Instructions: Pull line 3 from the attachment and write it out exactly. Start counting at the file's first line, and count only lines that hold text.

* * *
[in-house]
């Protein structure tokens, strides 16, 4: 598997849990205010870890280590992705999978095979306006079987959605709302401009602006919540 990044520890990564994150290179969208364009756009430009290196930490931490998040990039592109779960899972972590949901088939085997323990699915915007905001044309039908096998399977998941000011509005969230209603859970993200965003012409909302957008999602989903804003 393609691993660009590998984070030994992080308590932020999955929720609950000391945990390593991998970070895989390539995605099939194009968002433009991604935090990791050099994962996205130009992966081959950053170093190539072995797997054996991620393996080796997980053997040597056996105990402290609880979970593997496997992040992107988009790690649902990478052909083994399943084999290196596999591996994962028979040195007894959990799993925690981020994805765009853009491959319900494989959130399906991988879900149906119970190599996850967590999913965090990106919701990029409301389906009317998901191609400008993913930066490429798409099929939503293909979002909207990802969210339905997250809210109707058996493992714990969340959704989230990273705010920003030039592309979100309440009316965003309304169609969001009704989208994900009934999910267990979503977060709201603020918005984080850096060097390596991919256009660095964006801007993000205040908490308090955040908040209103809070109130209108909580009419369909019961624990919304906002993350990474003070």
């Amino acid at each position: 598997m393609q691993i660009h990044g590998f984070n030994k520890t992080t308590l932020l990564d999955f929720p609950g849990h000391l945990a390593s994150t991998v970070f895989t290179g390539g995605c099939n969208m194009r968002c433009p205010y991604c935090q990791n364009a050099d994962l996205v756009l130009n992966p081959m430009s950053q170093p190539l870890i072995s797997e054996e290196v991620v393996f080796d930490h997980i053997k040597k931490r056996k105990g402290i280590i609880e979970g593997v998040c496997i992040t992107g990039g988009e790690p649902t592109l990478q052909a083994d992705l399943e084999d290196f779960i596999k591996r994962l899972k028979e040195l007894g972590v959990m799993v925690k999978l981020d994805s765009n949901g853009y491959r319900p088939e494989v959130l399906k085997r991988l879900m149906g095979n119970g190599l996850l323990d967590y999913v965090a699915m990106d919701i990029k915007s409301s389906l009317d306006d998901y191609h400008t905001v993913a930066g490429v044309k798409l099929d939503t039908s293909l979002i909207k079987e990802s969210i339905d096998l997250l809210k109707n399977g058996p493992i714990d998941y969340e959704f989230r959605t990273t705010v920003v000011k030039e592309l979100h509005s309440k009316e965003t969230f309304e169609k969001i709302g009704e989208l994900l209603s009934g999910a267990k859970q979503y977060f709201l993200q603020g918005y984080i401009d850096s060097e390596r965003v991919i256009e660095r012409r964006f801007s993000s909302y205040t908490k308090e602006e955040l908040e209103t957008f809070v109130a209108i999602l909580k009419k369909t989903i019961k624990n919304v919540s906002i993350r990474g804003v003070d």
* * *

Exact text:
């Amino acid at each position: 598997m393609q691993i660009h990044g590998f984070n030994k520890t992080t308590l932020l990564d999955f929720p609950g849990h000391l945990a390593s994150t991998v970070f895989t290179g390539g995605c099939n969208m194009r968002c433009p205010y991604c935090q990791n364009a050099d994962l996205v756009l130009n992966p081959m430009s950053q170093p190539l870890i072995s797997e054996e290196v991620v393996f080796d930490h997980i053997k040597k931490r056996k105990g402290i280590i609880e979970g593997v998040c496997i992040t992107g990039g988009e790690p649902t592109l990478q052909a083994d992705l399943e084999d290196f779960i596999k591996r994962l899972k028979e040195l007894g972590v959990m799993v925690k999978l981020d994805s765009n949901g853009y491959r319900p088939e494989v959130l399906k085997r991988l879900m149906g095979n119970g190599l996850l323990d967590y999913v965090a699915m990106d919701i990029k915007s409301s389906l009317d306006d998901y191609h400008t905001v993913a930066g490429v044309k798409l099929d939503t039908s293909l979002i909207k079987e990802s969210i339905d096998l997250l809210k109707n399977g058996p493992i714990d998941y969340e959704f989230r959605t990273t705010v920003v000011k030039e592309l979100h509005s309440k009316e965003t969230f309304e169609k969001i709302g009704e989208l994900l209603s009934g999910a267990k859970q979503y977060f709201l993200q603020g918005y984080i401009d850096s060097e390596r965003v991919i256009e660095r012409r964006f801007s993000s909302y205040t908490k308090e602006e955040l908040e209103t957008f809070v109130a209108i999602l909580k009419k369909t989903i019961k624990n919304v919540s906002i993350r990474g804003v003070d």